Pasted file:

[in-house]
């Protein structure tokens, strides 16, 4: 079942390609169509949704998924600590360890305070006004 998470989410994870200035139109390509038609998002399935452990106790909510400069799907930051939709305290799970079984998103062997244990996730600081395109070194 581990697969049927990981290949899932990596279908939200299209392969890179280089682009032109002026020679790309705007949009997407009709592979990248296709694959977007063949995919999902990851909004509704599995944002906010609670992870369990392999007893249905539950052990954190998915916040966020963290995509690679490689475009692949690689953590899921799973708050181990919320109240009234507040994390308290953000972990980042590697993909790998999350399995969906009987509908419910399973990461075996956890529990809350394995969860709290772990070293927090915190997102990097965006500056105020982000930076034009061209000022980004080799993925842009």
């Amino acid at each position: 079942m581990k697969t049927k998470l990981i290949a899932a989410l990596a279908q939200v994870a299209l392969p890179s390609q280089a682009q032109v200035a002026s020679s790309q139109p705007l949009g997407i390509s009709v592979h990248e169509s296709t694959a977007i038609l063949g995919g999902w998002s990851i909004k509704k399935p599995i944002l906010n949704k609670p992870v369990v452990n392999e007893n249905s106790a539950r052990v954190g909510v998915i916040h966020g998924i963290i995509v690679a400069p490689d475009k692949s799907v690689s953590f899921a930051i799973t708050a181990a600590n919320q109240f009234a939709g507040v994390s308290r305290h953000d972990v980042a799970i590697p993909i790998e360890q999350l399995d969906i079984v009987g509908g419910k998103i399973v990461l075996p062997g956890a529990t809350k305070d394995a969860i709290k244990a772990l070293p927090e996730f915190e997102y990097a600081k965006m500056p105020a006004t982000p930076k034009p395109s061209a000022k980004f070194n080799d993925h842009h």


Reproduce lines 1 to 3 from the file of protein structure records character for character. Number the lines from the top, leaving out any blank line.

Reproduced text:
[in-house]
């Protein structure tokens, strides 16, 4: 079942390609169509949704998924600590360890305070006004 998470989410994870200035139109390509038609998002399935452990106790909510400069799907930051939709305290799970079984998103062997244990996730600081395109070194 581990697969049927990981290949899932990596279908939200299209392969890179280089682009032109002026020679790309705007949009997407009709592979990248296709694959977007063949995919999902990851909004509704599995944002906010609670992870369990392999007893249905539950052990954190998915916040966020963290995509690679490689475009692949690689953590899921799973708050181990919320109240009234507040994390308290953000972990980042590697993909790998999350399995969906009987509908419910399973990461075996956890529990809350394995969860709290772990070293927090915190997102990097965006500056105020982000930076034009061209000022980004080799993925842009």
């Amino acid at each position: 079942m581990k697969t049927k998470l990981i290949a899932a989410l990596a279908q939200v994870a299209l392969p890179s390609q280089a682009q032109v200035a002026s020679s790309q139109p705007l949009g997407i390509s009709v592979h990248e169509s296709t694959a977007i038609l063949g995919g999902w998002s990851i909004k509704k399935p599995i944002l906010n949704k609670p992870v369990v452990n392999e007893n249905s106790a539950r052990v954190g909510v998915i916040h966020g998924i963290i995509v690679a400069p490689d475009k692949s799907v690689s953590f899921a930051i799973t708050a181990a600590n919320q109240f009234a939709g507040v994390s308290r305290h953000d972990v980042a799970i590697p993909i790998e360890q999350l399995d969906i079984v009987g509908g419910k998103i399973v990461l075996p062997g956890a529990t809350k305070d394995a969860i709290k244990a772990l070293p927090e996730f915190e997102y990097a600081k965006m500056p105020a006004t982000p930076k034009p395109s061209a000022k980004f070194n080799d993925h842009h």